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I have just returned from a trip to London with my husband who was traveling there for a work assignment. As it was not my first time traveling there, it was a good time to explore some more offbeat museums and locations.

From visiting the Charles Dickens museum (situated in a house where he lived for a number of years), to the Tate Britain for a chance to look at some of William Blake's original etchings for "Songs of Innocence and Experience," London is truly a bibliophile's playground.

The British Library (which is an amazing place to visit on any day) even had a surprise to offer in the Anglo-Saxon Kingdoms exhibit. Illuminated manuscripts from ages ago? Check. Domesday Book? Check. Original copy of Beowulf? Check.

But to find in a little side panel of the London Transport Museum a court dispute in 1836 which highlights potential infringement in a mechanical design*? Bonus!

Mechanical designs, architectural drawings, literary, or artistic compositions, can be copyrighted. In this particular case, the plaintiff and defendant were locked in a battle to use a particular trolley design and color scheme to attract customers along the same route in London. It seems the defendant felt that they could "borrow" the overall look of its chief competitor in order to trick customers into riding their transportation service instead.

Now, we don't have the information on how the court case turned out, but we'd hazard a guess that the defendant was likely made to change their design (or at the very least, the colors) so as to not cause brand confusion.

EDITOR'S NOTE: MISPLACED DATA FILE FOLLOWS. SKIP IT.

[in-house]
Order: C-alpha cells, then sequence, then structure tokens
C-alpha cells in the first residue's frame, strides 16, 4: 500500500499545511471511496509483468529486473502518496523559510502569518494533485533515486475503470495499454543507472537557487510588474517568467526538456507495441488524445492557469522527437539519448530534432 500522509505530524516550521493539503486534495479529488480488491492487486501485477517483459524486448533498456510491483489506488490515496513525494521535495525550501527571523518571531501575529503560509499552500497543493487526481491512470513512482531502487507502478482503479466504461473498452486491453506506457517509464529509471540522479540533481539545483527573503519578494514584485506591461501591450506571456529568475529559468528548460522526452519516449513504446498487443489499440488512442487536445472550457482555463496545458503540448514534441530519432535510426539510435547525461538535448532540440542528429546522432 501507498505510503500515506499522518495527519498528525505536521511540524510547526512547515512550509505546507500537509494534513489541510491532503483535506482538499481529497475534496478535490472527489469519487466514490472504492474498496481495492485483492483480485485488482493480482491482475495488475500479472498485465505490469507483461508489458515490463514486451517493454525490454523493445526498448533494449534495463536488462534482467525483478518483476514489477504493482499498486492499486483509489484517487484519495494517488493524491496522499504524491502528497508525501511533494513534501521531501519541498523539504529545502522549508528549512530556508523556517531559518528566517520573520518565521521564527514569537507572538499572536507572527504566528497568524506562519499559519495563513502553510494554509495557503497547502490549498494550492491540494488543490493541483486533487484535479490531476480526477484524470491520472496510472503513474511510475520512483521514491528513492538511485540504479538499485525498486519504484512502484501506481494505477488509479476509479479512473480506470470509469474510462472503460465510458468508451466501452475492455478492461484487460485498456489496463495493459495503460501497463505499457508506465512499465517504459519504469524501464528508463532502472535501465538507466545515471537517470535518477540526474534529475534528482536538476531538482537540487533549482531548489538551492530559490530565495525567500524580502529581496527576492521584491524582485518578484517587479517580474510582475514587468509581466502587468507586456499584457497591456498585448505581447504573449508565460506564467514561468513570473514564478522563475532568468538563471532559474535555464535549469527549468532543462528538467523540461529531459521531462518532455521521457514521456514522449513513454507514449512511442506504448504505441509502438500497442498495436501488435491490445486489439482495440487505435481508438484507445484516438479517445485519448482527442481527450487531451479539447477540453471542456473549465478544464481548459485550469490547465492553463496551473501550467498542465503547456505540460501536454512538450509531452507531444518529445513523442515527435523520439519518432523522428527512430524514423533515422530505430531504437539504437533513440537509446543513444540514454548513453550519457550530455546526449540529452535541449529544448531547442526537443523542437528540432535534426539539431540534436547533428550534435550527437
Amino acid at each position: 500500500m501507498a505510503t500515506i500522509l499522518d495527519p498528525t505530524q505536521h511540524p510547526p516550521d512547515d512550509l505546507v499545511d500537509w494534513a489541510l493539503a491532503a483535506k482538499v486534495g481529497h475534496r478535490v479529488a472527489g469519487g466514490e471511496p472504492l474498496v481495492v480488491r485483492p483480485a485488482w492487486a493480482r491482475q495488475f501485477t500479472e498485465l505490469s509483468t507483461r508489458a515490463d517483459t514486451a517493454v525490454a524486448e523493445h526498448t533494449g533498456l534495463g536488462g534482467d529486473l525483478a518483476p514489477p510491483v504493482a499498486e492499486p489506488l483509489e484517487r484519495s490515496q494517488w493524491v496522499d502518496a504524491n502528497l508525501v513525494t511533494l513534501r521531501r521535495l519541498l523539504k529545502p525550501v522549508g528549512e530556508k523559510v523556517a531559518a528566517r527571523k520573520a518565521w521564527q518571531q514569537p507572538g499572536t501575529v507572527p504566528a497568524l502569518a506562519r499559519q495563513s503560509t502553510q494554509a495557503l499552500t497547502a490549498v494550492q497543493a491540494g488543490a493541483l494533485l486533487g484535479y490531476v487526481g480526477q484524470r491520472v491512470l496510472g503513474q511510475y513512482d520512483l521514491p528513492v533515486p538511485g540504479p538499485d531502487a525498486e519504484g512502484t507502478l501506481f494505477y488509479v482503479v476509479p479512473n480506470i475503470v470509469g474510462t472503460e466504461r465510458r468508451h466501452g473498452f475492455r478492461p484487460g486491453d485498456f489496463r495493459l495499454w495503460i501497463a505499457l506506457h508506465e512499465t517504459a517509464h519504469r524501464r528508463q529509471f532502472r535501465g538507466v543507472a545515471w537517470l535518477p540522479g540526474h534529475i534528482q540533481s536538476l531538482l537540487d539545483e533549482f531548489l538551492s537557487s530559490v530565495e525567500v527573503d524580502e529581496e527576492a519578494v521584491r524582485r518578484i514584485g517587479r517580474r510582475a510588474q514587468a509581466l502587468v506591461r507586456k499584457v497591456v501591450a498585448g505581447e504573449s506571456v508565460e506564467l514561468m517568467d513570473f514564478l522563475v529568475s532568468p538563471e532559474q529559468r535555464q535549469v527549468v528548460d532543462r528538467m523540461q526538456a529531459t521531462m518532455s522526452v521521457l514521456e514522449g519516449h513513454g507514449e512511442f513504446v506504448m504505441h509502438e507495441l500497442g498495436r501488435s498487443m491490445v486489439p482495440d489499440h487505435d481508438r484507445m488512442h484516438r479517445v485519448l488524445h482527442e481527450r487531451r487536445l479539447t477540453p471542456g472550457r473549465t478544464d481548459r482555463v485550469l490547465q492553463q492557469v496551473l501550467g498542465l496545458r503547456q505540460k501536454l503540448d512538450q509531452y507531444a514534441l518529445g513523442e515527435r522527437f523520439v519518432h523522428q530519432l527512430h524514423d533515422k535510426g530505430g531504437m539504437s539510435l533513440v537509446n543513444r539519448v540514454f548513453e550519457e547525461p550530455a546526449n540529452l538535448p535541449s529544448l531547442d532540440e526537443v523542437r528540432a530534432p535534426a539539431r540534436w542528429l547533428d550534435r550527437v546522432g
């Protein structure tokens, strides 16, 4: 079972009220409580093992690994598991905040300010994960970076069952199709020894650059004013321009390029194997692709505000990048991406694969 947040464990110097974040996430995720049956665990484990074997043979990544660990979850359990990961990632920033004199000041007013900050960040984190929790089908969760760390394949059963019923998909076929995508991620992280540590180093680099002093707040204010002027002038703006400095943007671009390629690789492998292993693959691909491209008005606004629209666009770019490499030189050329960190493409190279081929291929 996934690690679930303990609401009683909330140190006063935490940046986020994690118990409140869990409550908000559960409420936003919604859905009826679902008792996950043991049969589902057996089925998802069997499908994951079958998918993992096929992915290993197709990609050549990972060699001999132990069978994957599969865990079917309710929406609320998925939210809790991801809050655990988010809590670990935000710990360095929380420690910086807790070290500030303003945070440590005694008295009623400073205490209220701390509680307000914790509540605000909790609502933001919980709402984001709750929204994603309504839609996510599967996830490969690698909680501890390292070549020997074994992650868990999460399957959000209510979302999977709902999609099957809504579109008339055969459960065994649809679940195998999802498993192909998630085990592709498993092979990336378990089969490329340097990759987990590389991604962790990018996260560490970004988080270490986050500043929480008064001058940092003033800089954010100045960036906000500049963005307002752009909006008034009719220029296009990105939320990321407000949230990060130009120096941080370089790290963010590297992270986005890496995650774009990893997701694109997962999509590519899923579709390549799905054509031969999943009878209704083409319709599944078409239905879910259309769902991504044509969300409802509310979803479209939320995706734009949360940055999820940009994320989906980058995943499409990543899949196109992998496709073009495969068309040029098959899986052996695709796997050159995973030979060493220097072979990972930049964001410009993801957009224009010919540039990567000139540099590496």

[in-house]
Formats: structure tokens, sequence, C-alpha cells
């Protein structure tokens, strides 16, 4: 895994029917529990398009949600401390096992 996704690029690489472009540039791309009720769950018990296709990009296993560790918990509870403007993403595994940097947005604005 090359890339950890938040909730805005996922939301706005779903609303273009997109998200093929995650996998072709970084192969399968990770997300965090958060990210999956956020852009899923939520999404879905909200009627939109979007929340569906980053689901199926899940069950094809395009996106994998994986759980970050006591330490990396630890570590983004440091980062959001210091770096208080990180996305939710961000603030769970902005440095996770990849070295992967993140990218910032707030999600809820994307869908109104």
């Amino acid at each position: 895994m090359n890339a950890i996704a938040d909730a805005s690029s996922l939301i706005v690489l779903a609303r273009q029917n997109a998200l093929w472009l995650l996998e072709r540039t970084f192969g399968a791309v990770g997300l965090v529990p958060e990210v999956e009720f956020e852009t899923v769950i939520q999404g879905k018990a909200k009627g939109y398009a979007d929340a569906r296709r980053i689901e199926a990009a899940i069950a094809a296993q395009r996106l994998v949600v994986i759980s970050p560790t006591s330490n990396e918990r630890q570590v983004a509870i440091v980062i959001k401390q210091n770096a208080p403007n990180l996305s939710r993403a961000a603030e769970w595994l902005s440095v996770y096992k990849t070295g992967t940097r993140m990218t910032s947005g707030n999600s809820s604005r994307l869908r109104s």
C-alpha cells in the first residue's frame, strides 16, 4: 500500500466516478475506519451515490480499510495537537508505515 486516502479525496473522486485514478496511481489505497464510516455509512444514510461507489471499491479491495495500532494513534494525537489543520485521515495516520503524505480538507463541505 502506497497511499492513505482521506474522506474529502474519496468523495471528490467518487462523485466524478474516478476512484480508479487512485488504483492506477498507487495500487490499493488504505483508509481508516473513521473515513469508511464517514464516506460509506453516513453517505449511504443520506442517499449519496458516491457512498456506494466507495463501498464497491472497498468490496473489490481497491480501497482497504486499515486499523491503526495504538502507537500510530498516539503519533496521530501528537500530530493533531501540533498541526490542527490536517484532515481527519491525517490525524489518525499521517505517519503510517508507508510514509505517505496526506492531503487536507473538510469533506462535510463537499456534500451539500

What do you think?

Panel from the London Transport Museum

*Arguably, this can also be seen as a trademark dispute, but the exhibition didn't really elaborate very much, and truthfully, I don't know enough about trademark law (and especially not in the UK) to make any assumptions. In reality, the case was likely just a dispute between two companies over a route and how much they could potentially copy one another.

#copyrighthistory #copyright #history #UK

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We're pleased to share that MJ has been appointed to the Board of Experts for the National Association of Independent Writers and Editors (NAIWE) as the copyright and permissions expert.

As an expert with the NAIWE, she will present one webinar on copyright and permissions as well as write an article for the NAIWE magazine.

You can review the full panel of experts here: https://naiwe.com/board-of-experts/

Congratulations to MJ!

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  • MJ

For the first time in an incredibly long time, new titles are being added to the Public Domain in the United States!

copyright symbol

On January 1, 2019, the provisions set forth in the Copyright Extension Act of 1998 finally expires, allowing hundreds of works to enter the Public Domain. From here on out (barring another piece of legislation to the contrary), new works will enter the Public Domain on January 1 of each year, just as they do in other countries.

This year, it means that works published before 1924 (with some exceptions) are now open for use without gaining permission from the author, their agent, or estate. So, works like Robert Frost's collection of poems New Hampshire will be available for use, as will the film The Ten Commandments (the Cecil B. DeMille version, anyway).

While it's true that some works published in 1923 (and later) might already have been in the public domain if copyright was improperly registered or renewed, and conversely, a (very) few works may still remain under copyright, it remains important to conduct the proper research into the copyright status of a work prior to using it.

But for now, authors, artists, filmmakers, and really anyone is free to create their own editions, versions, translations, or adaptations of works from 1923 and before. Hooray for more creative endeavors!

#copyright #publicdomain #publicdomainday

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